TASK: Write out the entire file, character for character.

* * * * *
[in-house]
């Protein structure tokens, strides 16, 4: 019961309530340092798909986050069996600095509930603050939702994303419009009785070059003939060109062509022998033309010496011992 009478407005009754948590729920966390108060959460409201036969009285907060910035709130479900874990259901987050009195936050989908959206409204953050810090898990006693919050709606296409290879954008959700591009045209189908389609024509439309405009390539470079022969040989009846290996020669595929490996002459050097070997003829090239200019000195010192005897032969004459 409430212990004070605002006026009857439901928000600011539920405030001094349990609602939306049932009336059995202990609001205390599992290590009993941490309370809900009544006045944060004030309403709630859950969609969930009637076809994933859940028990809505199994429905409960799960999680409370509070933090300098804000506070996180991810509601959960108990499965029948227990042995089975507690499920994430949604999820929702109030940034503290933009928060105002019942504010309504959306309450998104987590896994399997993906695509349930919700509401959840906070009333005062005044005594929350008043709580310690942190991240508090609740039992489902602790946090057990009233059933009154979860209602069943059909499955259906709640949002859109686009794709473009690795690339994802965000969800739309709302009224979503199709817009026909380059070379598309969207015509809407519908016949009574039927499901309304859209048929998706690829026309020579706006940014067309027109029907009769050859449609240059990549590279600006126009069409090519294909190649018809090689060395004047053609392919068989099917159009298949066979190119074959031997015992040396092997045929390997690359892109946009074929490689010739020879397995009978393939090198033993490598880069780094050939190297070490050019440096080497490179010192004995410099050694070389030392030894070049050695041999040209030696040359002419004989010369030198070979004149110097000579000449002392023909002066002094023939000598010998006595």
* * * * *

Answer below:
[in-house]
């Protein structure tokens, strides 16, 4: 019961309530340092798909986050069996600095509930603050939702994303419009009785070059003939060109062509022998033309010496011992 009478407005009754948590729920966390108060959460409201036969009285907060910035709130479900874990259901987050009195936050989908959206409204953050810090898990006693919050709606296409290879954008959700591009045209189908389609024509439309405009390539470079022969040989009846290996020669595929490996002459050097070997003829090239200019000195010192005897032969004459 409430212990004070605002006026009857439901928000600011539920405030001094349990609602939306049932009336059995202990609001205390599992290590009993941490309370809900009544006045944060004030309403709630859950969609969930009637076809994933859940028990809505199994429905409960799960999680409370509070933090300098804000506070996180991810509601959960108990499965029948227990042995089975507690499920994430949604999820929702109030940034503290933009928060105002019942504010309504959306309450998104987590896994399997993906695509349930919700509401959840906070009333005062005044005594929350008043709580310690942190991240508090609740039992489902602790946090057990009233059933009154979860209602069943059909499955259906709640949002859109686009794709473009690795690339994802965000969800739309709302009224979503199709817009026909380059070379598309969207015509809407519908016949009574039927499901309304859209048929998706690829026309020579706006940014067309027109029907009769050859449609240059990549590279600006126009069409090519294909190649018809090689060395004047053609392919068989099917159009298949066979190119074959031997015992040396092997045929390997690359892109946009074929490689010739020879397995009978393939090198033993490598880069780094050939190297070490050019440096080497490179010192004995410099050694070389030392030894070049050695041999040209030696040359002419004989010369030198070979004149110097000579000449002392023909002066002094023939000598010998006595």